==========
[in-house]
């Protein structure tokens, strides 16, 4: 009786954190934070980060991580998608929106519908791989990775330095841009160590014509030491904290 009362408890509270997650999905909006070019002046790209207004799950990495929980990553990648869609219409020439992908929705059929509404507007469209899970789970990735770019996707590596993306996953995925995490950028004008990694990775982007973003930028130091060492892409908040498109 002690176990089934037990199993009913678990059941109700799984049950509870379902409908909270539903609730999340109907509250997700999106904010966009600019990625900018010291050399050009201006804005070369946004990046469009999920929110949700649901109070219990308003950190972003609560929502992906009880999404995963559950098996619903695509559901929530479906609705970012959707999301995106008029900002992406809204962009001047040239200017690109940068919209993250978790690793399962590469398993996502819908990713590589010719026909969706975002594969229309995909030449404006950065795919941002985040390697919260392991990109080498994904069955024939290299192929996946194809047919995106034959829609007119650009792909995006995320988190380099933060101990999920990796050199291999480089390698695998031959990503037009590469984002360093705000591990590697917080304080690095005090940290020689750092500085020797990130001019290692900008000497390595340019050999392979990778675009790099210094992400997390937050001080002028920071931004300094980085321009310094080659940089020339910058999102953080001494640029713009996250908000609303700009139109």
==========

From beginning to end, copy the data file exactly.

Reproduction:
[in-house]
């Protein structure tokens, strides 16, 4: 009786954190934070980060991580998608929106519908791989990775330095841009160590014509030491904290 009362408890509270997650999905909006070019002046790209207004799950990495929980990553990648869609219409020439992908929705059929509404507007469209899970789970990735770019996707590596993306996953995925995490950028004008990694990775982007973003930028130091060492892409908040498109 002690176990089934037990199993009913678990059941109700799984049950509870379902409908909270539903609730999340109907509250997700999106904010966009600019990625900018010291050399050009201006804005070369946004990046469009999920929110949700649901109070219990308003950190972003609560929502992906009880999404995963559950098996619903695509559901929530479906609705970012959707999301995106008029900002992406809204962009001047040239200017690109940068919209993250978790690793399962590469398993996502819908990713590589010719026909969706975002594969229309995909030449404006950065795919941002985040390697919260392991990109080498994904069955024939290299192929996946194809047919995106034959829609007119650009792909995006995320988190380099933060101990999920990796050199291999480089390698695998031959990503037009590469984002360093705000591990590697917080304080690095005090940290020689750092500085020797990130001019290692900008000497390595340019050999392979990778675009790099210094992400997390937050001080002028920071931004300094980085321009310094080659940089020339910058999102953080001494640029713009996250908000609303700009139109």